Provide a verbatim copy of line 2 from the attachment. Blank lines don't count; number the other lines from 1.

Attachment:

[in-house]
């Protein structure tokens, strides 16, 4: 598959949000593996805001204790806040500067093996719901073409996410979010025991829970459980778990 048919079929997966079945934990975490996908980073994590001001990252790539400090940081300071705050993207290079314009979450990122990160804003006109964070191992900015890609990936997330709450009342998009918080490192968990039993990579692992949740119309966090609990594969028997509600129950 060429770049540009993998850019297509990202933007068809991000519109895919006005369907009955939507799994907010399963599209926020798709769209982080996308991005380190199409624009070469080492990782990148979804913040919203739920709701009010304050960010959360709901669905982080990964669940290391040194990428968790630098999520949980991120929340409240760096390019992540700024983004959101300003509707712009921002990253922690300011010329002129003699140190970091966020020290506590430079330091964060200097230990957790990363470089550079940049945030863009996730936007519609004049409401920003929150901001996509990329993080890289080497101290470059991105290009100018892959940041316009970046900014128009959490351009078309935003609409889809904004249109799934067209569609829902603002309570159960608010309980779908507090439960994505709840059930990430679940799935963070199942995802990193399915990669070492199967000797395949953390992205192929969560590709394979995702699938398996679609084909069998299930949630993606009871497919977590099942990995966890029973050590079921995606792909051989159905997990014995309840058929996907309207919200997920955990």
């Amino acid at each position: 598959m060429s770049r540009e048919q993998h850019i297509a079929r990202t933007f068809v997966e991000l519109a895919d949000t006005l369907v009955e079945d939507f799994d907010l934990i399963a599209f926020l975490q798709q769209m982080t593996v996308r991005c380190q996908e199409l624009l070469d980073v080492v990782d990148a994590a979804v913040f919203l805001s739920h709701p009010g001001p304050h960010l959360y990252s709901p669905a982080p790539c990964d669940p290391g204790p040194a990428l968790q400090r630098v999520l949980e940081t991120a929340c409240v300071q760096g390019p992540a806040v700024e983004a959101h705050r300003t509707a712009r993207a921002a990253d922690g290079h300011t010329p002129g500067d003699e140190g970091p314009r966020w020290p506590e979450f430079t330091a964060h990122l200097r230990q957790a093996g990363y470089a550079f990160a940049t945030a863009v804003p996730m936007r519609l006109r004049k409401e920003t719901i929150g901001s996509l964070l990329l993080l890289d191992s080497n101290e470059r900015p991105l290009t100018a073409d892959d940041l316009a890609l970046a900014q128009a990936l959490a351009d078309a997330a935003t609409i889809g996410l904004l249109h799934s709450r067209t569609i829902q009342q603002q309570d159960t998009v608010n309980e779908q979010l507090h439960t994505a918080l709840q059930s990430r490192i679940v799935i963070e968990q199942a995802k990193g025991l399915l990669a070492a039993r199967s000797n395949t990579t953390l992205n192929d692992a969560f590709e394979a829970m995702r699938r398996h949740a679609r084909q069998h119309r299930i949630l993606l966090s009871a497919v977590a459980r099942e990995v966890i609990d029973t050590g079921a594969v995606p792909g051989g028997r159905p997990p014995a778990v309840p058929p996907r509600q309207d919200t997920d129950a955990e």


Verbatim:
């Protein structure tokens, strides 16, 4: 598959949000593996805001204790806040500067093996719901073409996410979010025991829970459980778990 048919079929997966079945934990975490996908980073994590001001990252790539400090940081300071705050993207290079314009979450990122990160804003006109964070191992900015890609990936997330709450009342998009918080490192968990039993990579692992949740119309966090609990594969028997509600129950 060429770049540009993998850019297509990202933007068809991000519109895919006005369907009955939507799994907010399963599209926020798709769209982080996308991005380190199409624009070469080492990782990148979804913040919203739920709701009010304050960010959360709901669905982080990964669940290391040194990428968790630098999520949980991120929340409240760096390019992540700024983004959101300003509707712009921002990253922690300011010329002129003699140190970091966020020290506590430079330091964060200097230990957790990363470089550079940049945030863009996730936007519609004049409401920003929150901001996509990329993080890289080497101290470059991105290009100018892959940041316009970046900014128009959490351009078309935003609409889809904004249109799934067209569609829902603002309570159960608010309980779908507090439960994505709840059930990430679940799935963070199942995802990193399915990669070492199967000797395949953390992205192929969560590709394979995702699938398996679609084909069998299930949630993606009871497919977590099942990995966890029973050590079921995606792909051989159905997990014995309840058929996907309207919200997920955990």